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Enygma here to take over hiphop

By Vision Reporter

Added 25th September 2011 03:00 AM

ENYGMA is an enigma. This dude performs with a facemask, which has kept his identity away from the public. That is how he chooses it to be.

ENYGMA is an enigma. This dude performs with a facemask, which has kept his identity away from the public. That is how he chooses it to be.

By Martin Kanyegirire

ENYGMA is an enigma. This dude performs with a facemask, which has kept his identity away from the public. That is how he chooses it to be.

His fascination with thug poetry and rap began in primary school. And he is fast becoming one of Kampala’s beloved rappers.

At this point in his music career, Enygma does not have to struggle to prove anything.

He is already getting there, with an endless array of classic beats that rekindle memories of MC Hammer, Tupac Shakur and the like, blurring the lines between rap’s underground affinities and modern hip-hop.

His album, Enygma of the State, sounds like a conflicting tug-of-war between the Ugandan MCs he features, with him lyrically dominating the whole album as the rest clean up the remains.

Although the 16-track album features renowned rappers like Navio, The Mith, Young Nick and Keko, he topples them with his unique lyrics.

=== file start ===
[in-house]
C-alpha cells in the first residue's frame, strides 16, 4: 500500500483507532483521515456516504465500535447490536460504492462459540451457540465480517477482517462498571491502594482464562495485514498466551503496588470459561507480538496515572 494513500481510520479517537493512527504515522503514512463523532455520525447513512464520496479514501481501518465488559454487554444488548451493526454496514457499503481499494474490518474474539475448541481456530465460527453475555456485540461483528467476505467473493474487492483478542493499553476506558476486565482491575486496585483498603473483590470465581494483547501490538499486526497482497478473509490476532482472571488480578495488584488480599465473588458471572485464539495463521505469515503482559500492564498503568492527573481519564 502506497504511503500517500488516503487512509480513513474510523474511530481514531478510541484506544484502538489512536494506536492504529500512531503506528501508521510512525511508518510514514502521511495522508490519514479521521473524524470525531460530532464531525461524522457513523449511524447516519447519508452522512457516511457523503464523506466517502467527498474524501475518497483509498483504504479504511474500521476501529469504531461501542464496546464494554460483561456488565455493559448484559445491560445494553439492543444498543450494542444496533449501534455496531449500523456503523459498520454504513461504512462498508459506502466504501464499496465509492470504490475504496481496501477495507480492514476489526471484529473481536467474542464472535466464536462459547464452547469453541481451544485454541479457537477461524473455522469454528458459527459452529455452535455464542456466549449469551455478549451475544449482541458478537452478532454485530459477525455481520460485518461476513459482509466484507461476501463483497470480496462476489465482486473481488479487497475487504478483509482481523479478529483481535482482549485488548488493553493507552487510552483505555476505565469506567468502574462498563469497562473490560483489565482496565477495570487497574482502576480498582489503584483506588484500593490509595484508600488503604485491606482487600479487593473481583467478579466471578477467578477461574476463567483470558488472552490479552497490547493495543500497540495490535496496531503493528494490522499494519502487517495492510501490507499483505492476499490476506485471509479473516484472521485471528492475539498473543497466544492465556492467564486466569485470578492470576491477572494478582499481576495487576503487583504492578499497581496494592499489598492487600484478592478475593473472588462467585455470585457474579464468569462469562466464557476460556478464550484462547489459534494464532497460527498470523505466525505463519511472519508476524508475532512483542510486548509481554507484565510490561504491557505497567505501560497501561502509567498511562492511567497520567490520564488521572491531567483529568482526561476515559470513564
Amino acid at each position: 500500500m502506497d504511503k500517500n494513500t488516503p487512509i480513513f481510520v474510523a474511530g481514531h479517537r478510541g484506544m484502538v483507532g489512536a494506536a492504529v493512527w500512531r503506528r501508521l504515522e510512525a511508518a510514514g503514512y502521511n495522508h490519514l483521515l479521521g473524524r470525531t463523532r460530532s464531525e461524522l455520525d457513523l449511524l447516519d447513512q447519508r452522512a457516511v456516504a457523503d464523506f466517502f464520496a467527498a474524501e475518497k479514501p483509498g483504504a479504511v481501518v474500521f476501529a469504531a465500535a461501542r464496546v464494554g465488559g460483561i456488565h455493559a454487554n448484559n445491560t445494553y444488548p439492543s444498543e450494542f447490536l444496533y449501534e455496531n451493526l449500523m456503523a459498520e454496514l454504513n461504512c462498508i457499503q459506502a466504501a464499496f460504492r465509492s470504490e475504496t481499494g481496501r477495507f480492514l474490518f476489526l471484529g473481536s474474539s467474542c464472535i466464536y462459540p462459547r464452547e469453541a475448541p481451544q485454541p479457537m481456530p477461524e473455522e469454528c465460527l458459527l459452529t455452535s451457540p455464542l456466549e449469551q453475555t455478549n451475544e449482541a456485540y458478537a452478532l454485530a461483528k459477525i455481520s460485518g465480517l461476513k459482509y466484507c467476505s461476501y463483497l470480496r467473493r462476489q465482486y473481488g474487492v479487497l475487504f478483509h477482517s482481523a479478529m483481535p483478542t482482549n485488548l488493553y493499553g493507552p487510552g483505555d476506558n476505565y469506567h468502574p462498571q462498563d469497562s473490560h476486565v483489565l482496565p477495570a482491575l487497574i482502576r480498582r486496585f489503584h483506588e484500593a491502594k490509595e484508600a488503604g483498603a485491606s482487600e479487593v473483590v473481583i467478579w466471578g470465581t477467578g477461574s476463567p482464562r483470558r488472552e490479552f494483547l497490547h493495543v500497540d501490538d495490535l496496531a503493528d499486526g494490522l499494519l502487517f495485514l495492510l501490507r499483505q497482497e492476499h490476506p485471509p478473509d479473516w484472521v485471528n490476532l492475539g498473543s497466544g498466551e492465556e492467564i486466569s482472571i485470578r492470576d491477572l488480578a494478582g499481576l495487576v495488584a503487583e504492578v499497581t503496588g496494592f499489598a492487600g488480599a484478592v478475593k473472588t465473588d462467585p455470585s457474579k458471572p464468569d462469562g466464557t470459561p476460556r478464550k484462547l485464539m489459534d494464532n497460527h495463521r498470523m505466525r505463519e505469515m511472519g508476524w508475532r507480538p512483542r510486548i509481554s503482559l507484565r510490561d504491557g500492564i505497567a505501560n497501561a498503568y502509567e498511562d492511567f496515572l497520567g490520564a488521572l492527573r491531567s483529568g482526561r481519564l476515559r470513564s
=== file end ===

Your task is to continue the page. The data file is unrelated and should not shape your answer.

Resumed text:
Hustler’s Night, the fifth song on the album, is a better demonstration of Enygma as a younger sibling surpassing the renowned MCs, his older siblings. This gives the album a triumphant and celebratory touch.

Corporate Flow featuring Jay Kay and Young Nick is consistent with old school hip-hop beats, commending and praising a corporate in a tie going to the studio after work because he has passion for music.

Could he be talking about himself? Well, he is an enigma this one. The other tracks tackle some really serious topics.

See the World is an impressive glimpse into urban homicide, other deaths and disasters.

Smile of a Child fails to sound out because of a contrived chorus, thanks to Naava, who does it.

However, Demise, still featuring Jay Kay, makes a difference with the modern day moving beats of the west coast as it questions MCs for unnecessarily flaunting their fabricated possessions to the innocent listener.

Ultimately, Enygma of the State is a very noble attempt at unity, but its variation stalls the project, resulting it into a recording that buckles under the weight of its own pressure.

But he won’t lose because he has got catchy punchlines any hip-hop fan as keen as I am, will tug onto in appreciating the real MC Enygma is.

Enygma here to take over hiphop

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